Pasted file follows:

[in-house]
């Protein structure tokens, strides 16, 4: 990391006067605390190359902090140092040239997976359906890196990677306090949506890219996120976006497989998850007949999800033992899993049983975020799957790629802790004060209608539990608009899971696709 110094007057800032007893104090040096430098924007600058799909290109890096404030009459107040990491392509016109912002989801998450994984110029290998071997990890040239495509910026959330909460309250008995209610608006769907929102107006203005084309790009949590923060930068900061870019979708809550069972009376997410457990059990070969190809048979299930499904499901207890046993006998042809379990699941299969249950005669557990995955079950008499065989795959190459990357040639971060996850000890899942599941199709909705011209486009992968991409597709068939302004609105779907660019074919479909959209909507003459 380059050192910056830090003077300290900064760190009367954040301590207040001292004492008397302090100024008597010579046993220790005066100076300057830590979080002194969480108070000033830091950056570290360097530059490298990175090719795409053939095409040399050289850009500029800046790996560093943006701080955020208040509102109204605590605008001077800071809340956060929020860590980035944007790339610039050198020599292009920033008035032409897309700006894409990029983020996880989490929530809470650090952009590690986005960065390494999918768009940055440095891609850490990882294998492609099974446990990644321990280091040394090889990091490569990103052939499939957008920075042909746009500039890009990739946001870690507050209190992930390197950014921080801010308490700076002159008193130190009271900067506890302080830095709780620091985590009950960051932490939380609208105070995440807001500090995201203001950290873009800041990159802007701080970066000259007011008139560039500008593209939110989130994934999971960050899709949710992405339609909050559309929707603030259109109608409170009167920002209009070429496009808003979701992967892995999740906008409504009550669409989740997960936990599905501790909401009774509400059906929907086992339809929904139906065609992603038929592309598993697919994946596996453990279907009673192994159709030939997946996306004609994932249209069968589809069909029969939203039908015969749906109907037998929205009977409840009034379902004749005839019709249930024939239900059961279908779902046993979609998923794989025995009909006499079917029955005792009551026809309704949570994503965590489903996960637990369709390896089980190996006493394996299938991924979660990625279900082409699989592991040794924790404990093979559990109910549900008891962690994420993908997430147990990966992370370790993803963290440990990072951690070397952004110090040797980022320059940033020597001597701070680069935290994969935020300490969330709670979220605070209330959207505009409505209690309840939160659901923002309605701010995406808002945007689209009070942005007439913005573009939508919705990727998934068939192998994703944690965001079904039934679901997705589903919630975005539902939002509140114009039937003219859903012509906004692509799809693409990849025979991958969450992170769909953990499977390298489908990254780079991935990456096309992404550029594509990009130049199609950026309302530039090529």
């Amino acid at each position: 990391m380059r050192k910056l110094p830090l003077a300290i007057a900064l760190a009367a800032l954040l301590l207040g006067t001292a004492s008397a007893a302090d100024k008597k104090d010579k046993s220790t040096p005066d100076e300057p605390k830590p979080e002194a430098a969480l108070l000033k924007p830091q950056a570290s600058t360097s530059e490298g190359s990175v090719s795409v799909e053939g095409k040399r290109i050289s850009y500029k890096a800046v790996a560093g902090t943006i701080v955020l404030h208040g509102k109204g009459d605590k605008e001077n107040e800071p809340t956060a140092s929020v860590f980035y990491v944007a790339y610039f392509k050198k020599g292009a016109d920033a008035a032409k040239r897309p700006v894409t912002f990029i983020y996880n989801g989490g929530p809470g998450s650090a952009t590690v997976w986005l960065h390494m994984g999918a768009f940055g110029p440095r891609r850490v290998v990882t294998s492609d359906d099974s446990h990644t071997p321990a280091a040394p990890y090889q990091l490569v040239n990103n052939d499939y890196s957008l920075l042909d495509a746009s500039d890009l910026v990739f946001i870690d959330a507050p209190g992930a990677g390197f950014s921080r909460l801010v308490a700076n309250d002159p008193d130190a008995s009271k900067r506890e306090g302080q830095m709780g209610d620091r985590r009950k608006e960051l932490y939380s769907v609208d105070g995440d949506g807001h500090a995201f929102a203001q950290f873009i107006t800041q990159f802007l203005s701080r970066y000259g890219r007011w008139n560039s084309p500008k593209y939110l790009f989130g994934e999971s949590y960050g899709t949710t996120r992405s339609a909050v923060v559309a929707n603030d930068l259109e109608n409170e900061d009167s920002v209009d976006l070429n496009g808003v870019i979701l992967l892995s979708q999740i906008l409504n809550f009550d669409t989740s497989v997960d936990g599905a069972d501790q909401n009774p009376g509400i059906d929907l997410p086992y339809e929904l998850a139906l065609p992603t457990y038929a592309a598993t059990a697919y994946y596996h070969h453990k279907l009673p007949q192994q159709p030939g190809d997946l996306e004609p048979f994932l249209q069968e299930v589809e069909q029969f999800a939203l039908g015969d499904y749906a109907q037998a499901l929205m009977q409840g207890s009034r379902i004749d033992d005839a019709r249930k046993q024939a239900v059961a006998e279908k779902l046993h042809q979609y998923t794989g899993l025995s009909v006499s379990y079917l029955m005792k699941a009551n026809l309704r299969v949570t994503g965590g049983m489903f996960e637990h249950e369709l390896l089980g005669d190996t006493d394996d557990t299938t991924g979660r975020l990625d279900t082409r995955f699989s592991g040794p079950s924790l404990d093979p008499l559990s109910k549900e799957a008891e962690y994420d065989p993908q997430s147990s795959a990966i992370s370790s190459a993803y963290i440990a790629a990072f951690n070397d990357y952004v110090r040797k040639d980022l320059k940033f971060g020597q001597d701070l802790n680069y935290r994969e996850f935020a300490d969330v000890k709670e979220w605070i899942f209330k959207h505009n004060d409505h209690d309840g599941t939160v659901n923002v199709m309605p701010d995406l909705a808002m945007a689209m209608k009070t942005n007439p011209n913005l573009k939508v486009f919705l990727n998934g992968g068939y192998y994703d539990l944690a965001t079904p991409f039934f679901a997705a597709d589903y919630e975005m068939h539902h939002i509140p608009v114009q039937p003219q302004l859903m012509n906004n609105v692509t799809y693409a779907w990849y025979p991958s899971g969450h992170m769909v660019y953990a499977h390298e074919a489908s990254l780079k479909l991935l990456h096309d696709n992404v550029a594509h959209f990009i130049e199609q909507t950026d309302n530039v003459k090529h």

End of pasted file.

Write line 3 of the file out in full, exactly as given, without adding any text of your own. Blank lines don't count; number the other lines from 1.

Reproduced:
């Amino acid at each position: 990391m380059r050192k910056l110094p830090l003077a300290i007057a900064l760190a009367a800032l954040l301590l207040g006067t001292a004492s008397a007893a302090d100024k008597k104090d010579k046993s220790t040096p005066d100076e300057p605390k830590p979080e002194a430098a969480l108070l000033k924007p830091q950056a570290s600058t360097s530059e490298g190359s990175v090719s795409v799909e053939g095409k040399r290109i050289s850009y500029k890096a800046v790996a560093g902090t943006i701080v955020l404030h208040g509102k109204g009459d605590k605008e001077n107040e800071p809340t956060a140092s929020v860590f980035y990491v944007a790339y610039f392509k050198k020599g292009a016109d920033a008035a032409k040239r897309p700006v894409t912002f990029i983020y996880n989801g989490g929530p809470g998450s650090a952009t590690v997976w986005l960065h390494m994984g999918a768009f940055g110029p440095r891609r850490v290998v990882t294998s492609d359906d099974s446990h990644t071997p321990a280091a040394p990890y090889q990091l490569v040239n990103n052939d499939y890196s957008l920075l042909d495509a746009s500039d890009l910026v990739f946001i870690d959330a507050p209190g992930a990677g390197f950014s921080r909460l801010v308490a700076n309250d002159p008193d130190a008995s009271k900067r506890e306090g302080q830095m709780g209610d620091r985590r009950k608006e960051l932490y939380s769907v609208d105070g995440d949506g807001h500090a995201f929102a203001q950290f873009i107006t800041q990159f802007l203005s701080r970066y000259g890219r007011w008139n560039s084309p500008k593209y939110l790009f989130g994934e999971s949590y960050g899709t949710t996120r992405s339609a909050v923060v559309a929707n603030d930068l259109e109608n409170e900061d009167s920002v209009d976006l070429n496009g808003v870019i979701l992967l892995s979708q999740i906008l409504n809550f009550d669409t989740s497989v997960d936990g599905a069972d501790q909401n009774p009376g509400i059906d929907l997410p086992y339809e929904l998850a139906l065609p992603t457990y038929a592309a598993t059990a697919y994946y596996h070969h453990k279907l009673p007949q192994q159709p030939g190809d997946l996306e004609p048979f994932l249209q069968e299930v589809e069909q029969f999800a939203l039908g015969d499904y749906a109907q037998a499901l929205m009977q409840g207890s009034r379902i004749d033992d005839a019709r249930k046993q024939a239900v059961a006998e279908k779902l046993h042809q979609y998923t794989g899993l025995s009909v006499s379990y079917l029955m005792k699941a009551n026809l309704r299969v949570t994503g965590g049983m489903f996960e637990h249950e369709l390896l089980g005669d190996t006493d394996d557990t299938t991924g979660r975020l990625d279900t082409r995955f699989s592991g040794p079950s924790l404990d093979p008499l559990s109910k549900e799957a008891e962690y994420d065989p993908q997430s147990s795959a990966i992370s370790s190459a993803y963290i440990a790629a990072f951690n070397d990357y952004v110090r040797k040639d980022l320059k940033f971060g020597q001597d701070l802790n680069y935290r994969e996850f935020a300490d969330v000890k709670e979220w605070i899942f209330k959207h505009n004060d409505h209690d309840g599941t939160v659901n923002v199709m309605p701010d995406l909705a808002m945007a689209m209608k009070t942005n007439p011209n913005l573009k939508v486009f919705l990727n998934g992968g068939y192998y994703d539990l944690a965001t079904p991409f039934f679901a997705a597709d589903y919630e975005m068939h539902h939002i509140p608009v114009q039937p003219q302004l859903m012509n906004n609105v692509t799809y693409a779907w990849y025979p991958s899971g969450h992170m769909v660019y953990a499977h390298e074919a489908s990254l780079k479909l991935l990456h096309d696709n992404v550029a594509h959209f990009i130049e199609q909507t950026d309302n530039v003459k090529h």